"Ich möchte dich besser kennen lernen."

Translation:I would like to get to know you better.

March 7, 2014

76 Comments


https://www.duolingo.com/profile/LykaXVI

Is the lernen really necessary in this sentence, or would it be okay to just say "Ich möchte dich besser kennen"?

March 7, 2014

https://www.duolingo.com/profile/hckoenig

You can say that, but the meaning is a bit different. Your sentence refers to the result, not to the process.

"To know somebody" = "Jemanden kennen"

"To get to know somebody" = "Jemanden kennenlernen" (or "Jemanden kennen lernen", both spellings are permitted)


https://www.duolingo.com/profile/n1m

You mean in the sense of "To learn to know somebody", right?


https://www.duolingo.com/profile/V2Blast

Yep. It's just phrased as "getting to know somebody" in English (i.e. it doesn't mean "having the chance to know somebody").


https://www.duolingo.com/profile/jmulqueen

What about "kennen zu lernen" is there a difference?


https://www.duolingo.com/profile/JamesL011

You would use this in a Nebensatz. "Es ist schön, Sie kennen zu lernen."


https://www.duolingo.com/profile/dogensenpaien

Good on you for learning so many languages. Its an inspiration. May i ask how long you've been using this program for learning languages?


https://www.duolingo.com/profile/bi613en

Kennenlernen is a separable (trennbares) verb with a different meaning than kennen. English has a similar thing: throw up means something entirely different than throw out. From this example I'm sure you can find many more similar ones.


https://www.duolingo.com/profile/balupton

"I'd like to study you better!" seems like a more strictly accurate translation (lernen => study). Which is creepy, as it is what I would imagine a pathologist saying to their newly arrived dead body...


https://www.duolingo.com/profile/0J231

That was a good one


https://www.duolingo.com/profile/Sariat00

Lmao!!! Lernen also means "to know" so I don't think that is exactly what they meant


https://www.duolingo.com/profile/CaptainPike

I understand what this sentence means, but I found the structure of it very confusing. I'm not sure why it is structured this way.


https://www.duolingo.com/profile/alvaf

When we use a modal verb like wollen or möchten, it will be in the second position and the main verb that here is "kennen lernen" goes in the end of the sentence "am ende".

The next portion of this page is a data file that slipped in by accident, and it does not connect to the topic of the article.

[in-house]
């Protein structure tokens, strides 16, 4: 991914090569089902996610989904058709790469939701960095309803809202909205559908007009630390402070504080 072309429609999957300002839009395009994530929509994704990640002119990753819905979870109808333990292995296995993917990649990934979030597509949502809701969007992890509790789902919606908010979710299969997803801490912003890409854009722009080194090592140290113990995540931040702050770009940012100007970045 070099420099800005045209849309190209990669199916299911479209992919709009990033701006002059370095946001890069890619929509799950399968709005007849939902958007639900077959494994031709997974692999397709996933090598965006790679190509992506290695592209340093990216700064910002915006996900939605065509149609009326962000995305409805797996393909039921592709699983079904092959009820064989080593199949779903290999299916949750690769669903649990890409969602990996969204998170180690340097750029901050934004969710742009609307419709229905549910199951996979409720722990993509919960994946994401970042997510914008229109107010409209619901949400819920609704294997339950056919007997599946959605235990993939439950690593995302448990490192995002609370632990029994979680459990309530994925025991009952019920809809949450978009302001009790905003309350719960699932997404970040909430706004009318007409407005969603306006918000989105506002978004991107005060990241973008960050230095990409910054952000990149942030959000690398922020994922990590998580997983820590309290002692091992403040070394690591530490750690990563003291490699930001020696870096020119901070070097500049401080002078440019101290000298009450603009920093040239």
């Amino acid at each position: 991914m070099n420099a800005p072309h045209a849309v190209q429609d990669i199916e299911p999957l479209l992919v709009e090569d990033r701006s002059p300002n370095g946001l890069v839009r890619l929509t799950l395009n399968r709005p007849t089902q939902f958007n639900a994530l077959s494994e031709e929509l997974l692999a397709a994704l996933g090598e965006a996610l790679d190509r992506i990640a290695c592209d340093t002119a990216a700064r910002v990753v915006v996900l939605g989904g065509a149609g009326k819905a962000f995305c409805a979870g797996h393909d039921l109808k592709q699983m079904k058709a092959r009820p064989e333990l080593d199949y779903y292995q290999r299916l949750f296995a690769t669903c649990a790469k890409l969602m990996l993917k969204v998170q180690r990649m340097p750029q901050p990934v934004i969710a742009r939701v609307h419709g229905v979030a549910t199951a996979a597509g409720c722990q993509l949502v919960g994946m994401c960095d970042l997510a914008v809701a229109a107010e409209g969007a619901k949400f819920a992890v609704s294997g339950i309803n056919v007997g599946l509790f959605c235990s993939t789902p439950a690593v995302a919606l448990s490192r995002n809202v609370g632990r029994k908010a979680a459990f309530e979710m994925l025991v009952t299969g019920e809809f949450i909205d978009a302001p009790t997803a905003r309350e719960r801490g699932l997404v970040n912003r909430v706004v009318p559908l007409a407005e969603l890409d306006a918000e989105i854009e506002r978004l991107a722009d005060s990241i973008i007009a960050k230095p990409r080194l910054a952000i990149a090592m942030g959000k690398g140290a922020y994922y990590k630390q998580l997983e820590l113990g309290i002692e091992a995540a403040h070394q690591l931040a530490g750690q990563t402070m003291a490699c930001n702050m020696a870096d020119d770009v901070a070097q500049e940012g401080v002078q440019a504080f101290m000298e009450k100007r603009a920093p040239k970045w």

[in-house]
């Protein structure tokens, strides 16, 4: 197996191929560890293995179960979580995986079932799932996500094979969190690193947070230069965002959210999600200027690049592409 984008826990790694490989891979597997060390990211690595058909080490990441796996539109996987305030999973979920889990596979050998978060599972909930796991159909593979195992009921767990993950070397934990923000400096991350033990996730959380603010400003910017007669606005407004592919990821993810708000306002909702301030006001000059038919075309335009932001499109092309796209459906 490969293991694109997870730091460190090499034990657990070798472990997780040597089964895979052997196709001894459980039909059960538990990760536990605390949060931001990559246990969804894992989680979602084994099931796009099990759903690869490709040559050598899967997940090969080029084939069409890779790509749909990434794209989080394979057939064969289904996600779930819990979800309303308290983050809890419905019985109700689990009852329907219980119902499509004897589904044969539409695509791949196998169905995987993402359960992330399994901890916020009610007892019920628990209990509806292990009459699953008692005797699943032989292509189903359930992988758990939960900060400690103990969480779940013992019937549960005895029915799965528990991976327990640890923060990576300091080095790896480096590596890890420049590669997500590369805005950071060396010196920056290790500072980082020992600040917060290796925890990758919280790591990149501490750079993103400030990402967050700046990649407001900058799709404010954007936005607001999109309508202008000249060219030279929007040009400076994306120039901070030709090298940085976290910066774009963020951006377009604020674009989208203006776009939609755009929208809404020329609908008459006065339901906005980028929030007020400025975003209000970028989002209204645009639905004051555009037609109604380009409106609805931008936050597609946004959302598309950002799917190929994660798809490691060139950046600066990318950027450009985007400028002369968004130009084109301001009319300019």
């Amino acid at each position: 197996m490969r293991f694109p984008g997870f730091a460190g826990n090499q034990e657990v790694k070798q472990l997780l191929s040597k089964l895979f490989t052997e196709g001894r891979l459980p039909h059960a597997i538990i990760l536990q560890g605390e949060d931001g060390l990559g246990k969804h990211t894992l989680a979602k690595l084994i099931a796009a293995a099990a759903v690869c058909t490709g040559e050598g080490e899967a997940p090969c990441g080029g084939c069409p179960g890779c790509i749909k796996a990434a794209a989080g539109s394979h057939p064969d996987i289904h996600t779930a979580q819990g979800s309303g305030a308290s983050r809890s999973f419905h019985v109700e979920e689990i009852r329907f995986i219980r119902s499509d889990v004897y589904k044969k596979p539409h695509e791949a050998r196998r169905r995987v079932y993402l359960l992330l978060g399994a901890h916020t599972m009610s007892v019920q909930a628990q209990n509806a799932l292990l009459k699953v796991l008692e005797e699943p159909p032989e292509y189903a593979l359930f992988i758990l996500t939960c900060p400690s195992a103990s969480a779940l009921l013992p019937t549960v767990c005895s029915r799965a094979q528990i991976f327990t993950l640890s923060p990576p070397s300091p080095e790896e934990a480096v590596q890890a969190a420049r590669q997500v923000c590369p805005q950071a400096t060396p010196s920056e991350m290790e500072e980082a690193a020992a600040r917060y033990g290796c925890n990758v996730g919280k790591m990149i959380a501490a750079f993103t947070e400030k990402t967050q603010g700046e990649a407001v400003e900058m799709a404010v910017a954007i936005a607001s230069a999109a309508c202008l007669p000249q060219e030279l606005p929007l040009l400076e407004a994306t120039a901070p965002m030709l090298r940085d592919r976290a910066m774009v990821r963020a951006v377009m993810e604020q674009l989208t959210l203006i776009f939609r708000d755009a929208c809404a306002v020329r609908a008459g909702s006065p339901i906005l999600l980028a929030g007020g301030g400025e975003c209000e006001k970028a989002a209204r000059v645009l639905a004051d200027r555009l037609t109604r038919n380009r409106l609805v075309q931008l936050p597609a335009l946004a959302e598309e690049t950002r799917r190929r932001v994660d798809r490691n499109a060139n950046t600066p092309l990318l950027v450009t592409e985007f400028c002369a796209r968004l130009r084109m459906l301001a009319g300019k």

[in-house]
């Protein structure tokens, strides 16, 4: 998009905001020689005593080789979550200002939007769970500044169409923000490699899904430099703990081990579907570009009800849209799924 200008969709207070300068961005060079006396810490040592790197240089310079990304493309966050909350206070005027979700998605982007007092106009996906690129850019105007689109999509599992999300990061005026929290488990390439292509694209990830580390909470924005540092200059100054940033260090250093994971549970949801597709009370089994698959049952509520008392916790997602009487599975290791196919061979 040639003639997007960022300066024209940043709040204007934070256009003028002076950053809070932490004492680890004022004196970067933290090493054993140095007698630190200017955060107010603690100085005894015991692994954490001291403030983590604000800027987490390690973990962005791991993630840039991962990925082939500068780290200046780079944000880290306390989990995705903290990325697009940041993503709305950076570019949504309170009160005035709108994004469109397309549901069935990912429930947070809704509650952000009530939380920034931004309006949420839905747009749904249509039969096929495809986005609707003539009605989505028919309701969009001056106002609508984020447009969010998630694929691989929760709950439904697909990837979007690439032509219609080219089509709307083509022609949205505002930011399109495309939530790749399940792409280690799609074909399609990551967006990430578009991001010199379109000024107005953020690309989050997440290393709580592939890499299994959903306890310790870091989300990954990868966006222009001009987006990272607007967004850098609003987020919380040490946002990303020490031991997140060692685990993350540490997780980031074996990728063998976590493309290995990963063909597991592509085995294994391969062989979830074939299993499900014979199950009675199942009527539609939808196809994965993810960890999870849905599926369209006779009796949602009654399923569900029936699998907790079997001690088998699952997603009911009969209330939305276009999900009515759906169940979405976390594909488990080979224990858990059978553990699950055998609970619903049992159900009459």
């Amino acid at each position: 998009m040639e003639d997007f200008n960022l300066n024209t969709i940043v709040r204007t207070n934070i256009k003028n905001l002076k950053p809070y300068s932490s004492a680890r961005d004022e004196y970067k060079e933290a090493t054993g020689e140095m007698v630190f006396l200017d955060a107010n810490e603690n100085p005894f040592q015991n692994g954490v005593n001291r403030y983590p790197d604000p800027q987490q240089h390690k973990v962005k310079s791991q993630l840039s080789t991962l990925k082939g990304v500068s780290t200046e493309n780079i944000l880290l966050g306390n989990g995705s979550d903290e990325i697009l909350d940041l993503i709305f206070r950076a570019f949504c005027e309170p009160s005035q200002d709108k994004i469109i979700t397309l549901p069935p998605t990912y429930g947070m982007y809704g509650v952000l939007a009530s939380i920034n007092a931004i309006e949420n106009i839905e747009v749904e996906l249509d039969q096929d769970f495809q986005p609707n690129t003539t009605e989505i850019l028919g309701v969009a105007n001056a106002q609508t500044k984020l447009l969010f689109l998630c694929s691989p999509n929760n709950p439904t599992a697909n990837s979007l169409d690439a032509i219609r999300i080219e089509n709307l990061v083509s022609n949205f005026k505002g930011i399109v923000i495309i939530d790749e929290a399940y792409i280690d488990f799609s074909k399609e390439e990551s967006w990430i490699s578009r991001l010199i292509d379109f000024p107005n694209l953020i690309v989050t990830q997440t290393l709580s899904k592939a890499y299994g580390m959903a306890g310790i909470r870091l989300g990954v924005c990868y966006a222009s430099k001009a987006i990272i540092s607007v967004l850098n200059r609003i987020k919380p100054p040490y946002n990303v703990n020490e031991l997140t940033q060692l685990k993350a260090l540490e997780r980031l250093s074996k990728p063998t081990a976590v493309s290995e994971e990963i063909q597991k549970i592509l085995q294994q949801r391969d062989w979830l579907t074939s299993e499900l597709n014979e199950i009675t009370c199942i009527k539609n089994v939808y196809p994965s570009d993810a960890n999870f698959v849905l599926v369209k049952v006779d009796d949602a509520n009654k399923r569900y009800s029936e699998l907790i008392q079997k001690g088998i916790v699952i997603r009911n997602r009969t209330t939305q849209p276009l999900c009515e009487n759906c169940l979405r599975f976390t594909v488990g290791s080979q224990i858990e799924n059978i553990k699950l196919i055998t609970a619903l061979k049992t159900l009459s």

https://www.duolingo.com/profile/marie948

ohhh! kennen lernen is one verb here. Got it.


https://www.duolingo.com/profile/An_dz

Can't I translate this as: "I want to better know you" or "I want to know you better"? The answer shows: "I want to get to better know you" does "to get" makes that huge difference here?


https://www.duolingo.com/profile/LysolPione

I think it's part of the relationahip. To get to know means to go through the process of knowing. To know is simply that. The practical result is the same, but the first has a more subtle, romantic flair.


https://www.duolingo.com/profile/An_dz

Thanks, as a non-native speaker "to get to" looked strange.


https://www.duolingo.com/profile/GregTaillon

"Get to" implies receiving the opportunity or permission to know them better, which is what the statement is tacitly asking for, that this person would then grant (or not).


https://www.duolingo.com/profile/mommarigo

That answer is a little odd in English. Better is "I want to get to know you better", where "get to know you" is a common American phrase.


https://www.duolingo.com/profile/GinInTeacups

Can someone tell me why it is "Ich mochte" (sorry I can't type the umlaut) but when you hover over mochte and look at the chart for conjugating the verb it says "Ich mag, du magst, etc.". What is the difference between mag and mochte?


https://www.duolingo.com/profile/HeyWhyNot

I think: Ich mag = I like Ich mo:chte = I would like


https://www.duolingo.com/profile/Natalie882863

This is a bit difficult to explain at my level, but it is to do with the past/present/future tenses. Mögen (to like) is the present tense (Präsens) and möchte is used for other tenses such as perfect past/simple past (Perfekt/Präteritum).


https://www.duolingo.com/profile/Malik449009

That is not right, möchten is the conjugative of mögen. In english there are also a few of them. Would for want, should for shall, could for can. In German there is such a form for EVERY verb


https://www.duolingo.com/profile/jgrizzle2017

In a German class in Austria right now, and my teacher said the difference was more like...ich mag ("I like...x" in general) ich möchte ("I like...x" Specifically). I like to read, in general. I like to read this book. Idk how well I understand it myself, but hope this helps a bit.


https://www.duolingo.com/profile/BirSuBe

Ich möchte es.. i would like to have it Ich mag es.. i like it In southern Germany they sometimes use 'mag' to say 'möchte' but that just a local variation und not 'good' german


https://www.duolingo.com/profile/yarahnaomi

When exactly do you use will and when möchte ?


https://www.duolingo.com/profile/Erikablume